For every boon that Ernesto Bazan has received, he can point to a parallel moment where he gave to someone else. “I strongly believe that in life, the more you give, the more you get back,” the Sicilian-born photographer said. “There’s no doubt that that’s the way it should be.”
This philosophy was something that Bazan saw again and again during his 14 years living in Cuba, especially in the five years he spent shooting rural life. He found that instead of the conflict-ridden urban place he often saw portrayed, the Cuba he lived in was one with a strong sense of community and charity. “There is a lot of daily life taking place on the streets,” he said. “Neighbors talk to one another if they need a favor, if they need some matches or garlic and the exchange of several things.” The Cubans Bazan encountered may not have had much, but what they did have, they shared. The camaraderie was so strong, so palpable, that Bazan was reminded of his own early, cozy childhood in Palermo. That spirit of reciprocity also crept into his work.
The dreamy, hazy images that fill the pages of Bazan’s latest book, called Al Campo, portray hard-working farmers, boisterous children and modest but colorful homes. The scenes reveal poverty, yes, but more noticeably they reveal resonating warmth. Farmers with wiry frames band together to work the land; small children dressed in little to no clothing lend one another a hand.
And more than just permeating the content of the pages, Bazan’s philosophy helped him actually publish the work. Both Al Campo and Bazan’s previous photography book, entitled Cuba, were self-published, a feat which would have been impossible without help from the photographer’s beloved students. While in Cuba, Bazan had spent several years teaching in-depth photography workshops, around 10 or 11 a year, and consequently became very close to many of his students. In 2006, calamity struck when the Cuban government cracked down on the photographer’s practice of teaching, and he was forced to leave the country. It was then that he realized, after giving so much to his students, that he would need help from them.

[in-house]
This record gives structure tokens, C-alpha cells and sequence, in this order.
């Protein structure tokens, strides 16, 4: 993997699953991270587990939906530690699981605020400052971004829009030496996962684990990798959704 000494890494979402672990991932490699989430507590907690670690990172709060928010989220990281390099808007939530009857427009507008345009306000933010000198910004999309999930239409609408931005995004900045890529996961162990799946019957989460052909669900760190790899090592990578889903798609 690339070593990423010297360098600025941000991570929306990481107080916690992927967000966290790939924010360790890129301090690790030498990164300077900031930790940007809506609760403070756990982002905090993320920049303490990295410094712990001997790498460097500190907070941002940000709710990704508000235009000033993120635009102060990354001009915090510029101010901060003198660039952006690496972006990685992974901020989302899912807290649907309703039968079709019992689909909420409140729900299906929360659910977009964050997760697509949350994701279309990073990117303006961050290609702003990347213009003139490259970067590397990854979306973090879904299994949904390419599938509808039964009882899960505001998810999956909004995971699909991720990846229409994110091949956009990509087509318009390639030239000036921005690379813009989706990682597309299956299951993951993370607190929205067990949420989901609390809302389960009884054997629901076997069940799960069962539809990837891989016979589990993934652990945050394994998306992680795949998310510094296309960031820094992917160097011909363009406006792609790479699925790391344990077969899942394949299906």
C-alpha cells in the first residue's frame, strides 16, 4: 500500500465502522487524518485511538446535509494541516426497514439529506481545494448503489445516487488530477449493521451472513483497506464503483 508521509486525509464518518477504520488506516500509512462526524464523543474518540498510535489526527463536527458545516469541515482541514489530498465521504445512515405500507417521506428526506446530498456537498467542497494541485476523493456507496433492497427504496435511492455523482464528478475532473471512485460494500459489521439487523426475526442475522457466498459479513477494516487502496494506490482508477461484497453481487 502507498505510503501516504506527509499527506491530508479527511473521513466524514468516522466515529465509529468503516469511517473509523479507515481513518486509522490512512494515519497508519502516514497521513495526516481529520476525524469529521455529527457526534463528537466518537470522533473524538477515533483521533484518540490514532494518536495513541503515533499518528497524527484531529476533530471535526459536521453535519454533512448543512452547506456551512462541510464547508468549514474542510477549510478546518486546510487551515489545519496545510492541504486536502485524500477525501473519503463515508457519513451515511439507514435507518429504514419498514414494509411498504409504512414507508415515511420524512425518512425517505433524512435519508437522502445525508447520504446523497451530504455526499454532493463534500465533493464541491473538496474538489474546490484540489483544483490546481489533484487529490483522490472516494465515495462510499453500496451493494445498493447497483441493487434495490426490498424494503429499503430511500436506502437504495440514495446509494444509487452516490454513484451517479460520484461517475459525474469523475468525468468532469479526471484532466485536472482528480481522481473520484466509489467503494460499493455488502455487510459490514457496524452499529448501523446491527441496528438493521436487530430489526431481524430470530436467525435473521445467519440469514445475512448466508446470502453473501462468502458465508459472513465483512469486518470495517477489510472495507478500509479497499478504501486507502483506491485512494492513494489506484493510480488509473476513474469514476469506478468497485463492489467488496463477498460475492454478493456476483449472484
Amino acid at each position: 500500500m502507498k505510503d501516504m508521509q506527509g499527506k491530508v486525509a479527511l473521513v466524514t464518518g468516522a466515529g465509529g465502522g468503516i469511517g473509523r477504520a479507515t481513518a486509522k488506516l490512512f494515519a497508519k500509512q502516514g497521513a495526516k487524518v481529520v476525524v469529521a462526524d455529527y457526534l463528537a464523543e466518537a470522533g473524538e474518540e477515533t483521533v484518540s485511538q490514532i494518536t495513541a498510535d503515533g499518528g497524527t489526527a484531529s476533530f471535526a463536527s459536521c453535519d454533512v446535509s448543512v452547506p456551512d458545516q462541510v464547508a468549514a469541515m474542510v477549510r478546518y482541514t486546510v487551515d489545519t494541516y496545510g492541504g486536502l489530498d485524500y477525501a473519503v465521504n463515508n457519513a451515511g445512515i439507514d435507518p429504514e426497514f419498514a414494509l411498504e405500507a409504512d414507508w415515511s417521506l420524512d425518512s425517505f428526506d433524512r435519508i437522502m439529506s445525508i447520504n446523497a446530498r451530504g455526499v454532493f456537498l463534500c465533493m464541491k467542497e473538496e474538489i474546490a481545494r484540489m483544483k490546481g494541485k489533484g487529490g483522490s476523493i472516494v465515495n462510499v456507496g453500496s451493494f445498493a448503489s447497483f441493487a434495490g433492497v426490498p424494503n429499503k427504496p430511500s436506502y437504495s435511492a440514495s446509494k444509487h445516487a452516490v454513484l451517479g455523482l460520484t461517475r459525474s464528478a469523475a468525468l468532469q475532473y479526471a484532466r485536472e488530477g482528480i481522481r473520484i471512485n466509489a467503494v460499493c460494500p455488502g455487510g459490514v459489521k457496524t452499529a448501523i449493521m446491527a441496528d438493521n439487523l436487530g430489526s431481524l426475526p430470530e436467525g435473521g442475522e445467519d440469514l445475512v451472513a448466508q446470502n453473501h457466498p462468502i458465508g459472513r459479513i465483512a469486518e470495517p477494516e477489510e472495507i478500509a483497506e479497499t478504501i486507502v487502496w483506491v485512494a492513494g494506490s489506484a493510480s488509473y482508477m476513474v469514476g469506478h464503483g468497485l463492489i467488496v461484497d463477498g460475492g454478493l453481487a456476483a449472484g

He wrote to them, requesting help with the editing, production and funding that would be required to turn his photographs into two self-published works. Though he said he had no idea what kind of response he would receive, more than 50 of his students joined together, each contributing their talent and money, to help make the photographer’s dream a reality.
Bazan may have devoted his time and energy to educating his students—not to mention sacrificing his Cuban home because he refused to quit teaching—yet he feels that all his effort has come back full circle. “It was a great privilege for me because I think I’m the only one with this incredible student support,” he said. “Basically, I feel that, thanks to giving all of myself, I’ve been getting so much back.”
Megan Gibson is a Writer-Reporter at the London bureau of TIME. Find her on Twitter at @MeganJGibson.
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